CASE NO. 2:16-CV-01363
JUDGE JAMES D. CAIN, JR.
MAGISTRATE JUDGE KAY
Before the court are a Motion to Dismiss [doc. 35] and Appeal of Magistrate Judge Decision [doc. 56] filed by claimant Mitchell Navarre. Prosper Operators, Inc. ("Prosper"), the plaintiff in this limitation of liability proceeding, opposes both motions. Docs. 41, 64.
This suit arises from injuries allegedly suffered by Navarre during his employment with Prosper. Doc. 1, ¶ 6. Navarre contends that he was injured aboard the M/V Amber on June 14, 2015. Doc. 7, att. 4. He filed a petition for damages against Prosper in the 38th Judicial District Court, Cameron Parish, Louisiana. Id. As operator of the M/V Amber, Prosper then filed a complaint in this court for exoneration from or limitation of liability in this court. Doc. 1. The court issued notice of the suit on October 19, 2016, and provided that any person having a claim relating to the accident that occurred on June 14, 2015, must file his claim in this action on or before April 14, 2017. Doc. 6.
Prosper did not mail this notice to Navarre or publish it in a local newspaper, as required under Federal Rules of Civil Procedure, Supplemental Rule F and set forth in the court's Order Directing Issuance of Notice, issued the same date as the notice. See doc. 5. Navarre appeared on April 6, 2017, asserting that he had only received notice when Prosper's counsel faxed him a letter referencing the pending action on January 18, 2017, and then mailed him another letter with a copy of the docket attached on January 25, 2017. Doc. 7; see doc. 7, atts. 7 & 8. He moved to dismiss the suit for lack of jurisdiction, alleging that the suit had not been timely filed, and insufficient service of process. Doc. 7. He also timely asserted an admiralty claim on April 13, 2017. Doc. 10.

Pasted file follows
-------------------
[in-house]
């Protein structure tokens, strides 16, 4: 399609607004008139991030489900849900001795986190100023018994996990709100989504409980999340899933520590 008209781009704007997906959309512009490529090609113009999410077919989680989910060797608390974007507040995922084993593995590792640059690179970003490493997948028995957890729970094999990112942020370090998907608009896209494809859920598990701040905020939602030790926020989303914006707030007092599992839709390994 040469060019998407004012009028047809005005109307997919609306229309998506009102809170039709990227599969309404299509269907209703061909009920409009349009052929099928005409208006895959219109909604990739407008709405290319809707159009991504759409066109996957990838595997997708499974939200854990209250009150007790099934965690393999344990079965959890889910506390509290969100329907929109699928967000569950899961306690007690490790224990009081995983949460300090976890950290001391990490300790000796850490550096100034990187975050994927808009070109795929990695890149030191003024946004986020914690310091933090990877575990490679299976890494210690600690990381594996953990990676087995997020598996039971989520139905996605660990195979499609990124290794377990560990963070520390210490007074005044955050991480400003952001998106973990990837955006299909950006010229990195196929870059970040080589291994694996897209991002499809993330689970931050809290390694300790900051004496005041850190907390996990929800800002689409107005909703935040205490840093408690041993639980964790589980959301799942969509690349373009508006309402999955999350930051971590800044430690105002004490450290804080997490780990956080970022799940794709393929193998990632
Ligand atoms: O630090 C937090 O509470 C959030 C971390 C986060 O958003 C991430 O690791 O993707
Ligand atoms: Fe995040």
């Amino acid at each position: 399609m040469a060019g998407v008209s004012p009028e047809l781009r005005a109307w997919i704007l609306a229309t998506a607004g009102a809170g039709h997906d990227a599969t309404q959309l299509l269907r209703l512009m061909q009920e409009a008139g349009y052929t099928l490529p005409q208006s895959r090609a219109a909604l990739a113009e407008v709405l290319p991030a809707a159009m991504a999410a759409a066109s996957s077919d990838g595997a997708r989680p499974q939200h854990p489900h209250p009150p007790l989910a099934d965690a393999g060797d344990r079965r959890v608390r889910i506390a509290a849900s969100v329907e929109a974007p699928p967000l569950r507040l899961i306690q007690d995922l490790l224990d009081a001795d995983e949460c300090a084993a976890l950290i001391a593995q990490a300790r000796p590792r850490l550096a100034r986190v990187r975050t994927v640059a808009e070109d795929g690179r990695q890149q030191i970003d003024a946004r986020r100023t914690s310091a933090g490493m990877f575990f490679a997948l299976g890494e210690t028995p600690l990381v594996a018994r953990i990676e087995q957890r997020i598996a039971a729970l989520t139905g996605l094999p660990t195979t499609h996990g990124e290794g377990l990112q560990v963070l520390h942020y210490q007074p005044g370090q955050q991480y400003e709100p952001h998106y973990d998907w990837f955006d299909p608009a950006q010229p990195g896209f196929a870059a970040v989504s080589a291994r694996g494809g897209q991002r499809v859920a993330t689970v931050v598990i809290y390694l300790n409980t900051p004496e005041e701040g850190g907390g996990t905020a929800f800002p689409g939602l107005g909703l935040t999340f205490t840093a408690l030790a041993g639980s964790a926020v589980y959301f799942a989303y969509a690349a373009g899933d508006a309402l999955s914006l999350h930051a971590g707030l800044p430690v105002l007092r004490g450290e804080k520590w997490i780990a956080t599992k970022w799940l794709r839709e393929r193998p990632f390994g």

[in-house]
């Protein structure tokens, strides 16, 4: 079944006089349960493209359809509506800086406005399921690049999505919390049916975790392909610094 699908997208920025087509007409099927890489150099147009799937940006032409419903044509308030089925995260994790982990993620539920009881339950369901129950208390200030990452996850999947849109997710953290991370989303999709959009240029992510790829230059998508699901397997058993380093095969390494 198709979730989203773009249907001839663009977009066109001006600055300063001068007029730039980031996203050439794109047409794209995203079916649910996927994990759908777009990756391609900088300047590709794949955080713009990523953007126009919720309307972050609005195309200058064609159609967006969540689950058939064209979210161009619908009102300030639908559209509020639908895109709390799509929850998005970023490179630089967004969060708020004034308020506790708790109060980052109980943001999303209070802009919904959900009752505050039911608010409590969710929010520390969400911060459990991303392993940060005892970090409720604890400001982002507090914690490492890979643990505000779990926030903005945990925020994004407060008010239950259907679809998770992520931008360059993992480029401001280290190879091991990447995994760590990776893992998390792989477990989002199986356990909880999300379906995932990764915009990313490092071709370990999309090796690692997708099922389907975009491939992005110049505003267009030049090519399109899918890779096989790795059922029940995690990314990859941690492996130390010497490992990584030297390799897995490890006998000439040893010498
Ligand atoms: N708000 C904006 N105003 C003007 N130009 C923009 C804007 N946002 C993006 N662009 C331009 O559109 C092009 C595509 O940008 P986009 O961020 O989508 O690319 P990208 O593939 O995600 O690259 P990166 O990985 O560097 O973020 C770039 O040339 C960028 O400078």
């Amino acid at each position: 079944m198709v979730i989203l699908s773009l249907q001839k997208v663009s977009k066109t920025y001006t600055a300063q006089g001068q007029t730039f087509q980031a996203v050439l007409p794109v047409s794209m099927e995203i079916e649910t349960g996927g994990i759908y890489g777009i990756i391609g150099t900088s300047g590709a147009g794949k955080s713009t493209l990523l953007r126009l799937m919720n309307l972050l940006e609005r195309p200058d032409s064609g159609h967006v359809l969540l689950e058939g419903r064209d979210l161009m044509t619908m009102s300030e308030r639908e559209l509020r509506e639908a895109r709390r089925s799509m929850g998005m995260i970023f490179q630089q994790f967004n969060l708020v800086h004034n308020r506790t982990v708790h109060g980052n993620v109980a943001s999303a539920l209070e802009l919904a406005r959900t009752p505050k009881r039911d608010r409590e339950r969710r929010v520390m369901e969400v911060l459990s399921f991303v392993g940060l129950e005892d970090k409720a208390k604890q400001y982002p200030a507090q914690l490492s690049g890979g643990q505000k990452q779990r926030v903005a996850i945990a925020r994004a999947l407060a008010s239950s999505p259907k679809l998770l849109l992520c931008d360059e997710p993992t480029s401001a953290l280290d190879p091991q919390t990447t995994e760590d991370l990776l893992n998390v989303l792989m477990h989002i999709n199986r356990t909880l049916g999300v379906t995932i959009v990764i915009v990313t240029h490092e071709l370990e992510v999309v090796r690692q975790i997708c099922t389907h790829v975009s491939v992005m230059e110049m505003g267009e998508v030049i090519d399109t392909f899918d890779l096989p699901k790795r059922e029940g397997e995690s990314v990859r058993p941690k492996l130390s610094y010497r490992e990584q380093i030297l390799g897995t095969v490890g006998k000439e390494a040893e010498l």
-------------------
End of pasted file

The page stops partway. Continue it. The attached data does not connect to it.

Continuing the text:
In the January 25 letter and in his opposition to the motion to dismiss, Prosper's attorney asserted that he thought the clerk of court was supposed to issue notice to claimants. Judge James T. Trimble, Jr., to whom the case was then assigned, found that the matter was timely filed and that the January 25 letter constituted adequate notice to Navarre, as a known claimant, under Supplemental Rule F(4). Accordingly, he denied the motion to dismiss. Doc. 14.
On February 20, 2019, Prosper moved for an extension of time to publish notice to potential claimants. Doc. 28. The magistrate judge granted the motion, over Navarre's opposition. Navarre now appeals that ruling. Doc. 56. He also moves to dismiss the case for insufficient service. Doc. 35.
LAW & APPLICATION
A. Appeal of Magistrate Judge Decision